DD blind spots

This topic contains 4 replies, has 5 voices, and was last updated by  Brandon Kissinger 9 months, 4 weeks ago.

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    Kent Anderson

    One thing work life has taught me is that people return to what they are good at over and over. The inverse of this is people do not return to what they are not good at. M&A requires leaders to be good in many areas all at the same time. What are your thoughts on people’s personal strengths and weaknesses leading to blind spots during M&A?


    I think that sometimes people get so caught up in making the deal happen, that they ignore red flags. They fall in love with a deal and want to see it through even if it the deal starts to turn south and the logic would suggest that you stop the deal. You have put so much time and effort into it you don’t want to let it die.


    Eric Hubacheck

    That’s a great point Nancee. Behavioural analysis plays an integral role because the longer something drags out, the more biased the person is to see it through and the less likely they are able to cut their losses. This provides a challenge for dynamic due diligence processes, vs. rigid ones. I think it is difficult to remain emotionally junattached throughout the process, especially through the HR DD phase and understanding who the employees are on the other side of the table. It is very wrong to believe you will get to know who they are in a few week period. I believe this is where many threats will present themselves and not appear until the PMI stage, but I don’t have the experience to actually back this up.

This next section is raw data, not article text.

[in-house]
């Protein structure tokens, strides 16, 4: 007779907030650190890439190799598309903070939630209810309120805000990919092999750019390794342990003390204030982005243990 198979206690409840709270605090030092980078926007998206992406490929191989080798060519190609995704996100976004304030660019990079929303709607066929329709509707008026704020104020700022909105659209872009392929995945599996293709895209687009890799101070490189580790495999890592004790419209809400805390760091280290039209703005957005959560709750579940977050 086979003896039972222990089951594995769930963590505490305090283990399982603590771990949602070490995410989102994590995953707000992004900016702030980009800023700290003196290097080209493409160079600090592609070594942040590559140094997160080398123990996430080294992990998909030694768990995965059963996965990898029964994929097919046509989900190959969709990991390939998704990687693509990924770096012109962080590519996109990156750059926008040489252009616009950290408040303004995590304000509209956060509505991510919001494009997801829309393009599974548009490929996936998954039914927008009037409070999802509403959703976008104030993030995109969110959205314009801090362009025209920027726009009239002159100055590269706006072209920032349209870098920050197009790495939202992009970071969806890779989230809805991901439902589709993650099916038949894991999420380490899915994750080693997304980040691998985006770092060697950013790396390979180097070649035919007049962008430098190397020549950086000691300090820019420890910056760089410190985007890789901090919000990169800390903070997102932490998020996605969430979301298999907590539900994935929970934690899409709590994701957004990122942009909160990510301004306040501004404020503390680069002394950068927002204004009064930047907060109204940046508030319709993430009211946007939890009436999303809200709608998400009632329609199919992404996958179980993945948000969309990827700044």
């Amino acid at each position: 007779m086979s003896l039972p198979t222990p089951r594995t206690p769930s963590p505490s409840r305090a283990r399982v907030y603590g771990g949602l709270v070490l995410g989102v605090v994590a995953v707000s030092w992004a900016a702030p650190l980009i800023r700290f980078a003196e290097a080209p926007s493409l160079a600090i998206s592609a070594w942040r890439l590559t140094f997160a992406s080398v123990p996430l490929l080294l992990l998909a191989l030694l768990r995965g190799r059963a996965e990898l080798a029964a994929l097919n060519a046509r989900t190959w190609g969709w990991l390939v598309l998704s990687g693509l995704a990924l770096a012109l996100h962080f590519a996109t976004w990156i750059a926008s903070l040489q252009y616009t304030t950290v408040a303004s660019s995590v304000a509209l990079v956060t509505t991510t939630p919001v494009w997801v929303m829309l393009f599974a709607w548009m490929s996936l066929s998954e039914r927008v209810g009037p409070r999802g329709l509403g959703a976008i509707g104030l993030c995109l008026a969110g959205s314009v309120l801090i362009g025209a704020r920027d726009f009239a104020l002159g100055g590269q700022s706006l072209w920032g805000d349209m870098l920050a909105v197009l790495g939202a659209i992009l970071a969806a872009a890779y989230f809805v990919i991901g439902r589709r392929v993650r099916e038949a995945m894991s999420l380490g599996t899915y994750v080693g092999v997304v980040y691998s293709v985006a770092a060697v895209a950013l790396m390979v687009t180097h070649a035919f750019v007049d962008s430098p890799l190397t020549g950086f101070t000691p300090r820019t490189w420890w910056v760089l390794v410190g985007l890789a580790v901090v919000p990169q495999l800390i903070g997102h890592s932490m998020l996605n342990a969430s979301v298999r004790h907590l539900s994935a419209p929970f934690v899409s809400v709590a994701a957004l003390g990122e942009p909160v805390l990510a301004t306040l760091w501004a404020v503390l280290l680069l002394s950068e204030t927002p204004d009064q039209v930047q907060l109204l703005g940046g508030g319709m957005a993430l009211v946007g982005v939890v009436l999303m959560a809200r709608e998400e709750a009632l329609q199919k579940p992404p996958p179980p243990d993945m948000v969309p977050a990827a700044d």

For me one of the things that people usually underestimate is the culture of the company and/or countries. A clear example is the Daimler Benz and Chrysler merger. Though on the paper it looked fabulous the reality was different, and the difference was team, management way, processes,… company and country cultures were very different. This has happened to me in another level, and top managers usually thing that this is not a big problem that “we will find the way to make it happen” and finally the deal is a failure.


    Brandon Kissinger

    Its interesting to see culture clashing come up again and again in acquisitions but at the same time how can the success of certain private equity firms be explained over the long term.

    Is it really a culture clash or poor incentives for both the acquirer and acquiree?

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